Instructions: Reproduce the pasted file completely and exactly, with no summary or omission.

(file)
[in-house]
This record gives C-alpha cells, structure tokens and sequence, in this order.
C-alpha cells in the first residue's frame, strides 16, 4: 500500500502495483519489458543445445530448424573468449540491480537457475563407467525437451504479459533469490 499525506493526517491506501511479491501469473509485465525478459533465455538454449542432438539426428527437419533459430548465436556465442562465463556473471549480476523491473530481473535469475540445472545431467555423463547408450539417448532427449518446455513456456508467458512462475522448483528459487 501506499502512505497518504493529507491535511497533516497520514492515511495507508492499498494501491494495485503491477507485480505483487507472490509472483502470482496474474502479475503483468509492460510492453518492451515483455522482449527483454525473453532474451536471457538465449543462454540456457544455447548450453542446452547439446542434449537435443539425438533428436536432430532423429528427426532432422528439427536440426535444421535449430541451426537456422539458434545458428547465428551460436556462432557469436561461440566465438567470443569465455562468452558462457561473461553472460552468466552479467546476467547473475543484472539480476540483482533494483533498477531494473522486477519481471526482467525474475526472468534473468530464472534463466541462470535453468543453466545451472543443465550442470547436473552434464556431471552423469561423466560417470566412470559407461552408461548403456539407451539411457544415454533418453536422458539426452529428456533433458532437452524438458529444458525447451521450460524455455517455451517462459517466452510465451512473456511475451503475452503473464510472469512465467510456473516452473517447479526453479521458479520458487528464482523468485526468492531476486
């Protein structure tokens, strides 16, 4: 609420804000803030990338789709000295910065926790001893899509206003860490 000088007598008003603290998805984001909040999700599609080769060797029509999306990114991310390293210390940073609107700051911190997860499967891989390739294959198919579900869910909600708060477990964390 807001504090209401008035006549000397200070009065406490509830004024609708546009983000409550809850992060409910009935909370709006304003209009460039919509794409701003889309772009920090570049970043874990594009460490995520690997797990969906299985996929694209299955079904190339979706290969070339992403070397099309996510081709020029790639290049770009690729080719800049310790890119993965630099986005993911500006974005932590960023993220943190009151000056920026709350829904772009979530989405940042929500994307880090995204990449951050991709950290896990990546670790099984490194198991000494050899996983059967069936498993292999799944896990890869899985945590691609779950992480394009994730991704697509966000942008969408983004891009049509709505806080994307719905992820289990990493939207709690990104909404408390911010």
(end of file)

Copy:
[in-house]
This record gives C-alpha cells, structure tokens and sequence, in this order.
C-alpha cells in the first residue's frame, strides 16, 4: 500500500502495483519489458543445445530448424573468449540491480537457475563407467525437451504479459533469490 499525506493526517491506501511479491501469473509485465525478459533465455538454449542432438539426428527437419533459430548465436556465442562465463556473471549480476523491473530481473535469475540445472545431467555423463547408450539417448532427449518446455513456456508467458512462475522448483528459487 501506499502512505497518504493529507491535511497533516497520514492515511495507508492499498494501491494495485503491477507485480505483487507472490509472483502470482496474474502479475503483468509492460510492453518492451515483455522482449527483454525473453532474451536471457538465449543462454540456457544455447548450453542446452547439446542434449537435443539425438533428436536432430532423429528427426532432422528439427536440426535444421535449430541451426537456422539458434545458428547465428551460436556462432557469436561461440566465438567470443569465455562468452558462457561473461553472460552468466552479467546476467547473475543484472539480476540483482533494483533498477531494473522486477519481471526482467525474475526472468534473468530464472534463466541462470535453468543453466545451472543443465550442470547436473552434464556431471552423469561423466560417470566412470559407461552408461548403456539407451539411457544415454533418453536422458539426452529428456533433458532437452524438458529444458525447451521450460524455455517455451517462459517466452510465451512473456511475451503475452503473464510472469512465467510456473516452473517447479526453479521458479520458487528464482523468485526468492531476486
């Protein structure tokens, strides 16, 4: 609420804000803030990338789709000295910065926790001893899509206003860490 000088007598008003603290998805984001909040999700599609080769060797029509999306990114991310390293210390940073609107700051911190997860499967891989390739294959198919579900869910909600708060477990964390 807001504090209401008035006549000397200070009065406490509830004024609708546009983000409550809850992060409910009935909370709006304003209009460039919509794409701003889309772009920090570049970043874990594009460490995520690997797990969906299985996929694209299955079904190339979706290969070339992403070397099309996510081709020029790639290049770009690729080719800049310790890119993965630099986005993911500006974005932590960023993220943190009151000056920026709350829904772009979530989405940042929500994307880090995204990449951050991709950290896990990546670790099984490194198991000494050899996983059967069936498993292999799944896990890869899985945590691609779950992480394009994730991704697509966000942008969408983004891009049509709505806080994307719905992820289990990493939207709690990104909404408390911010």